Many modern Christians seek a church that provides a positive experience rather than one that stands for doctrinal truth. Preachers today in order to appeal to these “modern” Christians, offer principles for experiencing the Christian life rather than the doctrinal presentation of sin and grace. Worship has become an expression of how we feel about God rather than a response to what God has done for us. Jesus Christ is no longer primarily the suffering sacrifice for sin, but rather an example for living. He is the one who gives meaning to life. It is not strange that movements that ignore doctrinal distinctives and promote unity on the basis of “we all love Jesus” have widely captured the imagination of modern evangelicals.
There is nothing wrong with Christians desiring feelings, emotions, and experience. In fact, the lack of any experience is in itself an experience. The lack of feeling is a feeling. The lack of emotion is an emotion. Any cursory reading of the New Testament demonstrates that love, joy, peace, hope, contentment are to be the Christian’s experience.
I believe that we must recognize the legitimate role of feelings and experience in the Christian life. Those who attend churches which offer a feel-good brand of Christianity are not wrong in doing so. Can we blame people who come to the church seeking the experience of love, joy, peace, hope, and contentment in the midst of a world of confusion? Are we willing to acknowledge that perhaps in our zeal to be doctrinally correct we have ignored or even put down feelings and emotions?
The subjective feelings and emotions commanded in the Word of God must be the result of embracing in faith the objective doctrinal facts of what God has done in Christ Jesus. Feelings and emotions that arise because of a group dynamic involving lively music and expressive demonstrations are no different than the feelings and emotions that arise at a rock concert. They are not the fruit of the Spirit.
Martin Luther put it this way:
We must not judge by what we feel or by what we see before us. The Word must be followed, and we must firmly hold that these truths are to be believed, not experienced; for to believe is not to experience. Not indeed that what we believe is never to be experienced but that faith is to precede experience. And the Word must be believed even when we feel and experience what differs entirely from the Word.
Luther further wrote, “Feeling must follow, but faith, apart from all feeling, must be there first.”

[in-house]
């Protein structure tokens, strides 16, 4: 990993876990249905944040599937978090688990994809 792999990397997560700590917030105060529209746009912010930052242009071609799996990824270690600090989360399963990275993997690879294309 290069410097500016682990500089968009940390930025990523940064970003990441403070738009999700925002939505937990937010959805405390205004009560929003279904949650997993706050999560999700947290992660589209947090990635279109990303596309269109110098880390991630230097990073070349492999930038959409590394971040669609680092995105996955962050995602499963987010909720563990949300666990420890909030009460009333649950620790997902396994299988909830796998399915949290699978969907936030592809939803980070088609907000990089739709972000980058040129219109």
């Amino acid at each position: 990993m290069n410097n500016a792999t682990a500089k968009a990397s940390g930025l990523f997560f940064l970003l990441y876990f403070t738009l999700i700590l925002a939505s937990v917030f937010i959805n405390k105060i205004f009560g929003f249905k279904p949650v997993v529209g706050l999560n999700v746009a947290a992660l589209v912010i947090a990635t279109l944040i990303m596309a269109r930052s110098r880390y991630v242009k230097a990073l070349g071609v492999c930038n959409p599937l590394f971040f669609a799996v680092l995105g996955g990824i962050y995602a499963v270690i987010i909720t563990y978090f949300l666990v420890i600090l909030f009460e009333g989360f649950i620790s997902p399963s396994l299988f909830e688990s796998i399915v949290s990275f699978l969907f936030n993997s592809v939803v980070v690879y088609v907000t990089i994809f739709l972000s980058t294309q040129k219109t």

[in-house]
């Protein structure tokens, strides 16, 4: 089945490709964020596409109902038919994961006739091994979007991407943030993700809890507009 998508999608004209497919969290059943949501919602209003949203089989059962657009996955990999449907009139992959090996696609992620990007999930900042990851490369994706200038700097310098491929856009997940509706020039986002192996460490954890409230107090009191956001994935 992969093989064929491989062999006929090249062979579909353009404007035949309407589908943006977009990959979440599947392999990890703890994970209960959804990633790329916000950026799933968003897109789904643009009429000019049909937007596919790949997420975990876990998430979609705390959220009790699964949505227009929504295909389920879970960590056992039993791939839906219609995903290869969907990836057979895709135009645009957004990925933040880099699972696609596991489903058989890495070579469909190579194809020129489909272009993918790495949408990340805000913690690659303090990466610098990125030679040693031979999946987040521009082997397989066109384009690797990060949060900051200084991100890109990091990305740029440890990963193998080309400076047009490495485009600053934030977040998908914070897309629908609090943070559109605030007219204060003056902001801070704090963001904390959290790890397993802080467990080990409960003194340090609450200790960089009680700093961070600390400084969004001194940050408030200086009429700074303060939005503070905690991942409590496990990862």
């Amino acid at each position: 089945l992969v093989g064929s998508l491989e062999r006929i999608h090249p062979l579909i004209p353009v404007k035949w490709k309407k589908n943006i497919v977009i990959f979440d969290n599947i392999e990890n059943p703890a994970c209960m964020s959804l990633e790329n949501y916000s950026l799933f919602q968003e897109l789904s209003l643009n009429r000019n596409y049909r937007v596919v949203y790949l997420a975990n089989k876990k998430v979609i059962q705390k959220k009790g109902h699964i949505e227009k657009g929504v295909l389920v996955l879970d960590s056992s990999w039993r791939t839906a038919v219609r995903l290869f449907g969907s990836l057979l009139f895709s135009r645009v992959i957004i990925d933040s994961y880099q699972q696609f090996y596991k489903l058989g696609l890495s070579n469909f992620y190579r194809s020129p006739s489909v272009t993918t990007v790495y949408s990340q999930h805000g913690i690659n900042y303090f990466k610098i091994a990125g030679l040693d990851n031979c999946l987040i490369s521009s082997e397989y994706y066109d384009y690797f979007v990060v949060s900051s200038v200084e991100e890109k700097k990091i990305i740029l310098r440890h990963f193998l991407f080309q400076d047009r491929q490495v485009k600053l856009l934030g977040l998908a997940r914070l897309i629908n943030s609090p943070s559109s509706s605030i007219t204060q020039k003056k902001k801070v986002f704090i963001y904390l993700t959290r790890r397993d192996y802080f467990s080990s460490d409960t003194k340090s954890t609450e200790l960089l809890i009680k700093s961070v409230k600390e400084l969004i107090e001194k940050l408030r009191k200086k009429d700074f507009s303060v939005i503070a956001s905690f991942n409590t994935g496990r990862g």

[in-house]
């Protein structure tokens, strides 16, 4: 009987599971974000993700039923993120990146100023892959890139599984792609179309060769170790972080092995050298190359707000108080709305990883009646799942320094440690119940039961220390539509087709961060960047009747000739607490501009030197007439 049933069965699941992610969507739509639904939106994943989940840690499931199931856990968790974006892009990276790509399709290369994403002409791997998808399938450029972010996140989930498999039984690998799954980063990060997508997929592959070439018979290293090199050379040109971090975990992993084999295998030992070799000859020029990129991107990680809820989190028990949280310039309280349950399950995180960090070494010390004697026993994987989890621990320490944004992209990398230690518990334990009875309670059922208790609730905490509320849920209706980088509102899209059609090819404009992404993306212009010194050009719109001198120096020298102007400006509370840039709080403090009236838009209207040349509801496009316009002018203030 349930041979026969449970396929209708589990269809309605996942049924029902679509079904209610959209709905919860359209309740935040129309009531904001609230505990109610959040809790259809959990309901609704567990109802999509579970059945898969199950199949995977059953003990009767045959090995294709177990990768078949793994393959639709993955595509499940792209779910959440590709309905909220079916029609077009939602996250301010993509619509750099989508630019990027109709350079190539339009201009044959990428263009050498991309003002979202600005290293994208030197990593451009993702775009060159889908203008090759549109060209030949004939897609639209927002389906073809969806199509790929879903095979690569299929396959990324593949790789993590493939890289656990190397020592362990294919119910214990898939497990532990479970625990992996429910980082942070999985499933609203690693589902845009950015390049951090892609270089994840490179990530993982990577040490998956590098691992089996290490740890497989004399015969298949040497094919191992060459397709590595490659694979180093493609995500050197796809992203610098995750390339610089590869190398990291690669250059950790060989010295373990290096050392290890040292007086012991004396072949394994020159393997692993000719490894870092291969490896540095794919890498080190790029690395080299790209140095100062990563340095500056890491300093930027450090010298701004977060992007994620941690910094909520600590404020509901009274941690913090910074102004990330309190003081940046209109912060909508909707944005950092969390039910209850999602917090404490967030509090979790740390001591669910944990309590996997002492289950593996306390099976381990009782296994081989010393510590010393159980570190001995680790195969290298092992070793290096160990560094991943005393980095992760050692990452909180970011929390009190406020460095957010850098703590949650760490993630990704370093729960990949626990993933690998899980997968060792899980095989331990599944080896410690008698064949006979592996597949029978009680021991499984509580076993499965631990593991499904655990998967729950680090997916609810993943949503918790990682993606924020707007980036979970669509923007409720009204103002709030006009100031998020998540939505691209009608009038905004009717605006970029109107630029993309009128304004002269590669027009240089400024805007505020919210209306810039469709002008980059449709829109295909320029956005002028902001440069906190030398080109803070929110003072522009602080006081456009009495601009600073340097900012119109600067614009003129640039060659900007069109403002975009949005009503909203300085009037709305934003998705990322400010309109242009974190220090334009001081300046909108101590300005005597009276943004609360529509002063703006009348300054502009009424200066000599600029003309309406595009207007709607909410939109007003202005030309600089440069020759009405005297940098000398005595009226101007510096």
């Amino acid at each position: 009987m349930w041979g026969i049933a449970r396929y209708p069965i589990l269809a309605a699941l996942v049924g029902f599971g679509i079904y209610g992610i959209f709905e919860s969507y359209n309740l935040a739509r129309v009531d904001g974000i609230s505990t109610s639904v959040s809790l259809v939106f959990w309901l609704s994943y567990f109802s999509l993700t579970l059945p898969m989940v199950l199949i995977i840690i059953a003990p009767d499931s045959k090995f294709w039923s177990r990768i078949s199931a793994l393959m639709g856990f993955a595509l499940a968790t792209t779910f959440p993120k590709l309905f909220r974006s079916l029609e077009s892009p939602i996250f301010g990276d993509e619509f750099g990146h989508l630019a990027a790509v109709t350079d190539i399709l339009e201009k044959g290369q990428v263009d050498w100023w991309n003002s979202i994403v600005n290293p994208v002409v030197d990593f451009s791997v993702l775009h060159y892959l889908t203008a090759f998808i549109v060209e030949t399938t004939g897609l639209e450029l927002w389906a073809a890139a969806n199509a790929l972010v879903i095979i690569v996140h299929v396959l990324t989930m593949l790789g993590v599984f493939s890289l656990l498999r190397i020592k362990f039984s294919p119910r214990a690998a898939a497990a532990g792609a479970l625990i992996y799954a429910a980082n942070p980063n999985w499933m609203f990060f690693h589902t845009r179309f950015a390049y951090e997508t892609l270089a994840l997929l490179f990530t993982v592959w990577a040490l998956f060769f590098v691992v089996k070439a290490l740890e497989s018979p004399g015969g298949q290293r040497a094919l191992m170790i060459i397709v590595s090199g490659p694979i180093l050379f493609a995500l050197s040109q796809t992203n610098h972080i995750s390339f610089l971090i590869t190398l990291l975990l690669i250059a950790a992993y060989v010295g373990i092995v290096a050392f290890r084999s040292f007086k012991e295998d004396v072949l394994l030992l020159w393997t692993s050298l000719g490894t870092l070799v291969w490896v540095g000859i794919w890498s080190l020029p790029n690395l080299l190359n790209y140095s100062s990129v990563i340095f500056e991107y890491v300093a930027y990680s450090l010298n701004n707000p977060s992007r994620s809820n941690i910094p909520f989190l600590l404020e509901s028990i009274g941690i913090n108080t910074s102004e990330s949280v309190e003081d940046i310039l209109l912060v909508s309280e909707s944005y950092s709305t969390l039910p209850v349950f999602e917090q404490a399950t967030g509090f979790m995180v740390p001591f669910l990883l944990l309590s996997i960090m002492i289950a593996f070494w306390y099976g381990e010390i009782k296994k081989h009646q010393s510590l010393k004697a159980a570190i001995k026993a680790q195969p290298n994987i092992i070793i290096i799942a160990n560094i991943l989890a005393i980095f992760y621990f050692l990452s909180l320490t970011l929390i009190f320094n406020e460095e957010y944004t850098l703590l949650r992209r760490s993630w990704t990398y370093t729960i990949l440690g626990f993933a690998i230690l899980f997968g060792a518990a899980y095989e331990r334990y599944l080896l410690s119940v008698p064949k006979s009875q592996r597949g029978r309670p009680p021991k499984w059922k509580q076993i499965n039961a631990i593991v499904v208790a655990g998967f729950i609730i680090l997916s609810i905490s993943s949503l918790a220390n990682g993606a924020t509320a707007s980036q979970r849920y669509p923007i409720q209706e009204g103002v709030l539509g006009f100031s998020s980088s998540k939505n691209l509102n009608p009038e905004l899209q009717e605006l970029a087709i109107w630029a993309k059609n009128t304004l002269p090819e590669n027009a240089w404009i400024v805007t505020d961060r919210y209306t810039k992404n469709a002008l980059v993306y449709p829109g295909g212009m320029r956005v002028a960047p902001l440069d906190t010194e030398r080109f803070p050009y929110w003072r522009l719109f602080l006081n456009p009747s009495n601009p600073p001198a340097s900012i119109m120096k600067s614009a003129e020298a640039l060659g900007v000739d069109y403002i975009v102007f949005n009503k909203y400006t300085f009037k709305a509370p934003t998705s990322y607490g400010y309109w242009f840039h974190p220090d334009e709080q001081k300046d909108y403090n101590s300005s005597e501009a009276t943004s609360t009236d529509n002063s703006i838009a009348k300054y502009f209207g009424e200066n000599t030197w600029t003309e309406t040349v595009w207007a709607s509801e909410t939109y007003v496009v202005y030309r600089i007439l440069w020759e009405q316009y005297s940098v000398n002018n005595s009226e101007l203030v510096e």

Rather than coming against a feel-good faith, we should clearly teach that true Christian feelings, emotions, and Holy Spirit experience are the product of sound theology.
Martin Luther wrote , “We can mark our lack of faith by our lack of joy; for our joy must necessarily be as great as our faith.” Again he writes, “You have as much laughter as you have faith.”
Recognizing that feelings will follow a faith that clings to the objective promises of God in Scripture, the person who believes and confesses that his sins are forgiven because Jesus died on the cross should feel guilt-free and experience the joy of having a cleansed conscience. Feelings and emotions. while not the cause of our faith, are the expression of our faith.
Martin Luther, because of his frequent bouts with depression, recognized the importance of using the Word of God as the means for adjusting feelings and emotions. For example, he wrote:
I still constantly find that when I am without the Word, Christ is gone, yes, and so are joy and the Spirit. But as soon as I look at a psalm or a passage of Scripture, it so shines and burns into my heart that I gain a different spirit and mind. Moreover, I know that everybody may daily experience this in his own life.
He said, “Hear God’s Word often; do not go to bed, do not get up, without having spoken a beautiful passage two, three, or four of them to your heart.”
It is one thing to teach people the objective, doctrinal truths of God’s Word. It is something quite different to teach them how to use that Word, speak and confess that Word, and apply that Word to their daily living. Truth must have application. The application of the truth of what God has done for us in Christ Jesus will have an effect upon our lives. Our feelings, and emotions will be adjusted. Our daily experience will no longer be directed by the world and our sinful nature but rather by the Holy Spirit producing in us love, joy, and peace through the powerful Word of God. Peter encourages us to give an answer to anyone who asks us to explain the hope that is within us (I Peter 3: 15). If we have no experience of hope, no one will ever ask. Jesus said, “You will know the truth, and the truth will set you free (John 8: 32).”
Those who minimize sound doctrine and promote feelings and experience must recognize that they are plotting a course for deception and disaster. Those who focus on sound doctrine must begin teaching people to apply those great truths of Scripture to their daily living so that the experience of God’s people matches what the Word of God commands.
Reference : http://www.mtio.com/articles/aissar100.htm
Excerpts from Feelings, Emotions and Christian Truth
by Don Matzat